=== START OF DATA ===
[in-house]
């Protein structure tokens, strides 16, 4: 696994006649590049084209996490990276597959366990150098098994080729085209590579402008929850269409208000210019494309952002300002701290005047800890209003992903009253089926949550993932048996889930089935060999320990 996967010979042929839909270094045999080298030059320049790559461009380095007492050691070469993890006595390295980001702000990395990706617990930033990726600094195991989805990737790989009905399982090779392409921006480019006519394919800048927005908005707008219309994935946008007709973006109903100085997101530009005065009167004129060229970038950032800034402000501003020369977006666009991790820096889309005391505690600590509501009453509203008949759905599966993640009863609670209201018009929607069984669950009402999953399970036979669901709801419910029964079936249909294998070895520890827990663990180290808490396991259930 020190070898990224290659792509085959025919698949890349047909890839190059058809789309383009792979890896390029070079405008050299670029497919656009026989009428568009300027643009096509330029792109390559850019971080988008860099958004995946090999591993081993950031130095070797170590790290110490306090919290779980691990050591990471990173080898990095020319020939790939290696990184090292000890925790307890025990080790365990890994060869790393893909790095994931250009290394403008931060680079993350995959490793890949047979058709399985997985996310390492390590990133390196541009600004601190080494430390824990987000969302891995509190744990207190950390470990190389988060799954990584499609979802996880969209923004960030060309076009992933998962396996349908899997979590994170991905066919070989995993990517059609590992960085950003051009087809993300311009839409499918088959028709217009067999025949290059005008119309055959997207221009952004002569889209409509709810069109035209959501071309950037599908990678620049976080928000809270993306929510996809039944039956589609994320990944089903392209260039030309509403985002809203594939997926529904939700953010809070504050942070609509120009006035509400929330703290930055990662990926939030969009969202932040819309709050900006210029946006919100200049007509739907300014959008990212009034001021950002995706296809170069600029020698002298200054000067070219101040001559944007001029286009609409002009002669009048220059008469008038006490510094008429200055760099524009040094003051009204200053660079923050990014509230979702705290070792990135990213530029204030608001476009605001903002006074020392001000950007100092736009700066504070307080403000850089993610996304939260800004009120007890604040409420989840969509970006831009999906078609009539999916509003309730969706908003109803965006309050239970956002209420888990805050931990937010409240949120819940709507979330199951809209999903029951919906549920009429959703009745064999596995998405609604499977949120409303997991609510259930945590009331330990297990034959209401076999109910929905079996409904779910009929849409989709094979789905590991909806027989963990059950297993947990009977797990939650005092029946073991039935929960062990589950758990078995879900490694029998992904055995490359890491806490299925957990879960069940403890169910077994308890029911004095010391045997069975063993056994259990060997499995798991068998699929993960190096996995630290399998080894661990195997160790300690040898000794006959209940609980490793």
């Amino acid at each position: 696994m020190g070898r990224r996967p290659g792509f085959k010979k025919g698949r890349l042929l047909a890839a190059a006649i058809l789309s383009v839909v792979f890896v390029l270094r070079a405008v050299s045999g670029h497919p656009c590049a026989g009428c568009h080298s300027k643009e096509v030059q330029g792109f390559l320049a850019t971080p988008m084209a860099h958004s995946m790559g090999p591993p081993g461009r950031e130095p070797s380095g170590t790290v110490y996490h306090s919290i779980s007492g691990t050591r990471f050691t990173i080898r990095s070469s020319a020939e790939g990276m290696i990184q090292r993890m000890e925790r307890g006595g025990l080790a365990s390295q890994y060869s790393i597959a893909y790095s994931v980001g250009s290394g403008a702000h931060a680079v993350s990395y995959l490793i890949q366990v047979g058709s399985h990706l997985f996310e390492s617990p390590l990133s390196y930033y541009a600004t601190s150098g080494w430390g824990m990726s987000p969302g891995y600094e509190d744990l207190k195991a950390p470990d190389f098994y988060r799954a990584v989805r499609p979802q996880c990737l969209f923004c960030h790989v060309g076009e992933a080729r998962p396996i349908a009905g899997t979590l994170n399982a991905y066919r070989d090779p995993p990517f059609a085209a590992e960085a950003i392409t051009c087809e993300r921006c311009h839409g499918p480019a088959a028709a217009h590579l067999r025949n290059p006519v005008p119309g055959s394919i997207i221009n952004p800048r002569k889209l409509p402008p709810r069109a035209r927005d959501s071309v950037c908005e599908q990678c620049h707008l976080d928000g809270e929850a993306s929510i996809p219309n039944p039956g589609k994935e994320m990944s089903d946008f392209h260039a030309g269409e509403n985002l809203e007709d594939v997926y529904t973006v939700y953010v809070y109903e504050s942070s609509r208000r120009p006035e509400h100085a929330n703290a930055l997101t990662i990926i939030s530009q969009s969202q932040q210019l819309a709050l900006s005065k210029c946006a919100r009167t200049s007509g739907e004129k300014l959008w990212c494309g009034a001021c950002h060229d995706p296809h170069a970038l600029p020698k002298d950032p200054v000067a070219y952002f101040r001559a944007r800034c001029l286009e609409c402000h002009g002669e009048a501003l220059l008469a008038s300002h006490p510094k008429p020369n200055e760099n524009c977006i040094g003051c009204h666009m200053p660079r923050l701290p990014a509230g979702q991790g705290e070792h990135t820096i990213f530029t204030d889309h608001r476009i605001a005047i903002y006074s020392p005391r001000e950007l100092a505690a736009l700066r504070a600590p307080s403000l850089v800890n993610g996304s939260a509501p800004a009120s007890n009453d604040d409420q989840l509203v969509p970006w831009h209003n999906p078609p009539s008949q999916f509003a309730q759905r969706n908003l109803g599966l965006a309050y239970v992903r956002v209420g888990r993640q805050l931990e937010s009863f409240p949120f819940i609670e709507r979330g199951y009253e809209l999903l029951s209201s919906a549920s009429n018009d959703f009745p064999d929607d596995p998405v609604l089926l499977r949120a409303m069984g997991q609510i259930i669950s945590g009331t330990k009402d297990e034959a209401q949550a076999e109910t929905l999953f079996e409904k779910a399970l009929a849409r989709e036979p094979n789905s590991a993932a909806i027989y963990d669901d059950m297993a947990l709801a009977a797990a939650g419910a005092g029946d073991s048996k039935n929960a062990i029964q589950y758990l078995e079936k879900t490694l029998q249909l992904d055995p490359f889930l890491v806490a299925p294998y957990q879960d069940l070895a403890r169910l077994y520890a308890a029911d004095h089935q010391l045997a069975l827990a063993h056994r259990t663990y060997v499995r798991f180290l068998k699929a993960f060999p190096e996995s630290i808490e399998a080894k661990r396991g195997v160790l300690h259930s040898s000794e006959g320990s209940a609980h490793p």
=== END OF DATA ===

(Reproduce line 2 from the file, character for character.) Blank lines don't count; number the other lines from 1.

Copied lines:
């Protein structure tokens, strides 16, 4: 696994006649590049084209996490990276597959366990150098098994080729085209590579402008929850269409208000210019494309952002300002701290005047800890209003992903009253089926949550993932048996889930089935060999320990 996967010979042929839909270094045999080298030059320049790559461009380095007492050691070469993890006595390295980001702000990395990706617990930033990726600094195991989805990737790989009905399982090779392409921006480019006519394919800048927005908005707008219309994935946008007709973006109903100085997101530009005065009167004129060229970038950032800034402000501003020369977006666009991790820096889309005391505690600590509501009453509203008949759905599966993640009863609670209201018009929607069984669950009402999953399970036979669901709801419910029964079936249909294998070895520890827990663990180290808490396991259930 020190070898990224290659792509085959025919698949890349047909890839190059058809789309383009792979890896390029070079405008050299670029497919656009026989009428568009300027643009096509330029792109390559850019971080988008860099958004995946090999591993081993950031130095070797170590790290110490306090919290779980691990050591990471990173080898990095020319020939790939290696990184090292000890925790307890025990080790365990890994060869790393893909790095994931250009290394403008931060680079993350995959490793890949047979058709399985997985996310390492390590990133390196541009600004601190080494430390824990987000969302891995509190744990207190950390470990190389988060799954990584499609979802996880969209923004960030060309076009992933998962396996349908899997979590994170991905066919070989995993990517059609590992960085950003051009087809993300311009839409499918088959028709217009067999025949290059005008119309055959997207221009952004002569889209409509709810069109035209959501071309950037599908990678620049976080928000809270993306929510996809039944039956589609994320990944089903392209260039030309509403985002809203594939997926529904939700953010809070504050942070609509120009006035509400929330703290930055990662990926939030969009969202932040819309709050900006210029946006919100200049007509739907300014959008990212009034001021950002995706296809170069600029020698002298200054000067070219101040001559944007001029286009609409002009002669009048220059008469008038006490510094008429200055760099524009040094003051009204200053660079923050990014509230979702705290070792990135990213530029204030608001476009605001903002006074020392001000950007100092736009700066504070307080403000850089993610996304939260800004009120007890604040409420989840969509970006831009999906078609009539999916509003309730969706908003109803965006309050239970956002209420888990805050931990937010409240949120819940709507979330199951809209999903029951919906549920009429959703009745064999596995998405609604499977949120409303997991609510259930945590009331330990297990034959209401076999109910929905079996409904779910009929849409989709094979789905590991909806027989963990059950297993947990009977797990939650005092029946073991039935929960062990589950758990078995879900490694029998992904055995490359890491806490299925957990879960069940403890169910077994308890029911004095010391045997069975063993056994259990060997499995798991068998699929993960190096996995630290399998080894661990195997160790300690040898000794006959209940609980490793």